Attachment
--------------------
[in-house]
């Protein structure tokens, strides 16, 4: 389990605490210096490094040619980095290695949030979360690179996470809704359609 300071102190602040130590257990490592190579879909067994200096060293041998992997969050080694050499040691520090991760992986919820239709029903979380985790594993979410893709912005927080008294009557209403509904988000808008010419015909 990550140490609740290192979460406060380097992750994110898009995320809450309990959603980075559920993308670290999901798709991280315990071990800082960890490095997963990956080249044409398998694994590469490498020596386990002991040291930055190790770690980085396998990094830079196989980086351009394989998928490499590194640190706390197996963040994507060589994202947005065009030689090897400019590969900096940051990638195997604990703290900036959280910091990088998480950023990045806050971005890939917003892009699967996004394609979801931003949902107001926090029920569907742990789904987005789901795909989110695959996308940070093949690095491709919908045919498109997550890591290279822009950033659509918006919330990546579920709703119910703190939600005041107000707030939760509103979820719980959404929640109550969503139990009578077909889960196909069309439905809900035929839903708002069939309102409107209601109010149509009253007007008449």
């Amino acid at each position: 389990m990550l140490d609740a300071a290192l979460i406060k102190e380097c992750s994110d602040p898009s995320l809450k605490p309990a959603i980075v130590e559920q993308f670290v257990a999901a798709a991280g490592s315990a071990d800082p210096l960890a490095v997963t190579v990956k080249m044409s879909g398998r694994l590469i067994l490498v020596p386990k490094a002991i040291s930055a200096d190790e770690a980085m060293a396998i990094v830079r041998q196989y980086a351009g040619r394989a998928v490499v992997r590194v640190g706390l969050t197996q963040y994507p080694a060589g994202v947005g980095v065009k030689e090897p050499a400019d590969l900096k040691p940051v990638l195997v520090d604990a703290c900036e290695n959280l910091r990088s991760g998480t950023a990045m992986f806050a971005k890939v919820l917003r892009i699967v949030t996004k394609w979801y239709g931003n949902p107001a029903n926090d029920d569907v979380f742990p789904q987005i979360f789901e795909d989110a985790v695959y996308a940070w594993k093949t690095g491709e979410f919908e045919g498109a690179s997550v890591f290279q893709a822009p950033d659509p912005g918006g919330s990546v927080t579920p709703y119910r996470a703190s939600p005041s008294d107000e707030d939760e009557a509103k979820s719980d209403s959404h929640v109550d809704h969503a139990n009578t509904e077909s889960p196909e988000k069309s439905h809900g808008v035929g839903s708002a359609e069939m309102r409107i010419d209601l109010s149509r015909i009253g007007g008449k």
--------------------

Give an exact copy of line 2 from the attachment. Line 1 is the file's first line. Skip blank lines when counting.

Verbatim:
């Protein structure tokens, strides 16, 4: 389990605490210096490094040619980095290695949030979360690179996470809704359609 300071102190602040130590257990490592190579879909067994200096060293041998992997969050080694050499040691520090991760992986919820239709029903979380985790594993979410893709912005927080008294009557209403509904988000808008010419015909 990550140490609740290192979460406060380097992750994110898009995320809450309990959603980075559920993308670290999901798709991280315990071990800082960890490095997963990956080249044409398998694994590469490498020596386990002991040291930055190790770690980085396998990094830079196989980086351009394989998928490499590194640190706390197996963040994507060589994202947005065009030689090897400019590969900096940051990638195997604990703290900036959280910091990088998480950023990045806050971005890939917003892009699967996004394609979801931003949902107001926090029920569907742990789904987005789901795909989110695959996308940070093949690095491709919908045919498109997550890591290279822009950033659509918006919330990546579920709703119910703190939600005041107000707030939760509103979820719980959404929640109550969503139990009578077909889960196909069309439905809900035929839903708002069939309102409107209601109010149509009253007007008449």